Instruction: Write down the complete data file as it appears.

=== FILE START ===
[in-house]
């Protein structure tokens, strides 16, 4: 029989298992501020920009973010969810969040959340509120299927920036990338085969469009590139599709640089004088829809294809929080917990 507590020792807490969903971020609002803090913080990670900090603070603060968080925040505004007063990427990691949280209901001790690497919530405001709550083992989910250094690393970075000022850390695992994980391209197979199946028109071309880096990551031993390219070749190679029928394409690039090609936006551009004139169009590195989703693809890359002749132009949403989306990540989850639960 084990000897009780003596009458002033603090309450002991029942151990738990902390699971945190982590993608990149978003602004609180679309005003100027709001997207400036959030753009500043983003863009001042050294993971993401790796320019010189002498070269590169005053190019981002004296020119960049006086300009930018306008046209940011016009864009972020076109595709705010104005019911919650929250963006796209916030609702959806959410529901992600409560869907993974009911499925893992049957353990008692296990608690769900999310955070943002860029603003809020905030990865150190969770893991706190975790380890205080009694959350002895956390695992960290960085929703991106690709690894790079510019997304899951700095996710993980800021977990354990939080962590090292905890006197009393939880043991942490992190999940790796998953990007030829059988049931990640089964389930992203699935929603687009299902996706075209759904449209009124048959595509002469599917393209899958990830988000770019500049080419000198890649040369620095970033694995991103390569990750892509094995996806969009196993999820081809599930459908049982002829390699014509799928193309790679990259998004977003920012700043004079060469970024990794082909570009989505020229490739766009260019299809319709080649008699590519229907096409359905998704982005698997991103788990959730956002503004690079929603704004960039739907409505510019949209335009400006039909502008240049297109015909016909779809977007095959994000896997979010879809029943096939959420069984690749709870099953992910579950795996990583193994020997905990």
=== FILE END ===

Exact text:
[in-house]
């Protein structure tokens, strides 16, 4: 029989298992501020920009973010969810969040959340509120299927920036990338085969469009590139599709640089004088829809294809929080917990 507590020792807490969903971020609002803090913080990670900090603070603060968080925040505004007063990427990691949280209901001790690497919530405001709550083992989910250094690393970075000022850390695992994980391209197979199946028109071309880096990551031993390219070749190679029928394409690039090609936006551009004139169009590195989703693809890359002749132009949403989306990540989850639960 084990000897009780003596009458002033603090309450002991029942151990738990902390699971945190982590993608990149978003602004609180679309005003100027709001997207400036959030753009500043983003863009001042050294993971993401790796320019010189002498070269590169005053190019981002004296020119960049006086300009930018306008046209940011016009864009972020076109595709705010104005019911919650929250963006796209916030609702959806959410529901992600409560869907993974009911499925893992049957353990008692296990608690769900999310955070943002860029603003809020905030990865150190969770893991706190975790380890205080009694959350002895956390695992960290960085929703991106690709690894790079510019997304899951700095996710993980800021977990354990939080962590090292905890006197009393939880043991942490992190999940790796998953990007030829059988049931990640089964389930992203699935929603687009299902996706075209759904449209009124048959595509002469599917393209899958990830988000770019500049080419000198890649040369620095970033694995991103390569990750892509094995996806969009196993999820081809599930459908049982002829390699014509799928193309790679990259998004977003920012700043004079060469970024990794082909570009989505020229490739766009260019299809319709080649008699590519229907096409359905998704982005698997991103788990959730956002503004690079929603704004960039739907409505510019949209335009400006039909502008240049297109015909016909779809977007095959994000896997979010879809029943096939959420069984690749709870099953992910579950795996990583193994020997905990």